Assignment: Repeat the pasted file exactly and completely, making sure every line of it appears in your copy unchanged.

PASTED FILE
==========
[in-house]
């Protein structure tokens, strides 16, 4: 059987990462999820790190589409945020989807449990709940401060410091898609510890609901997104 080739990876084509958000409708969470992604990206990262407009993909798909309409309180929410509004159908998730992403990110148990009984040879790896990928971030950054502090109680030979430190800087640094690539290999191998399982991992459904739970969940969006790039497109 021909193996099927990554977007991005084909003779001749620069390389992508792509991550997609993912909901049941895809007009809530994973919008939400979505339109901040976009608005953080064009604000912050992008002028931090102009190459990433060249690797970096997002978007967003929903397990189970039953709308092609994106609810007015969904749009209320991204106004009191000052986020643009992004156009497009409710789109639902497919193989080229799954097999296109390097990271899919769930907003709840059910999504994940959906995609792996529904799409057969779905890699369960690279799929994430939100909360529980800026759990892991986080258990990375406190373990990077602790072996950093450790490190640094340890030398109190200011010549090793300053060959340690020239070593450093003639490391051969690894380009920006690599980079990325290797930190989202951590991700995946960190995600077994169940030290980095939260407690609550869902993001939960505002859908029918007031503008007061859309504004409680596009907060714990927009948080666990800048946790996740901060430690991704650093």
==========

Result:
[in-house]
């Protein structure tokens, strides 16, 4: 059987990462999820790190589409945020989807449990709940401060410091898609510890609901997104 080739990876084509958000409708969470992604990206990262407009993909798909309409309180929410509004159908998730992403990110148990009984040879790896990928971030950054502090109680030979430190800087640094690539290999191998399982991992459904739970969940969006790039497109 021909193996099927990554977007991005084909003779001749620069390389992508792509991550997609993912909901049941895809007009809530994973919008939400979505339109901040976009608005953080064009604000912050992008002028931090102009190459990433060249690797970096997002978007967003929903397990189970039953709308092609994106609810007015969904749009209320991204106004009191000052986020643009992004156009497009409710789109639902497919193989080229799954097999296109390097990271899919769930907003709840059910999504994940959906995609792996529904799409057969779905890699369960690279799929994430939100909360529980800026759990892991986080258990990375406190373990990077602790072996950093450790490190640094340890030398109190200011010549090793300053060959340690020239070593450093003639490391051969690894380009920006690599980079990325290797930190989202951590991700995946960190995600077994169940030290980095939260407690609550869902993001939960505002859908029918007031503008007061859309504004409680596009907060714990927009948080666990800048946790996740901060430690991704650093």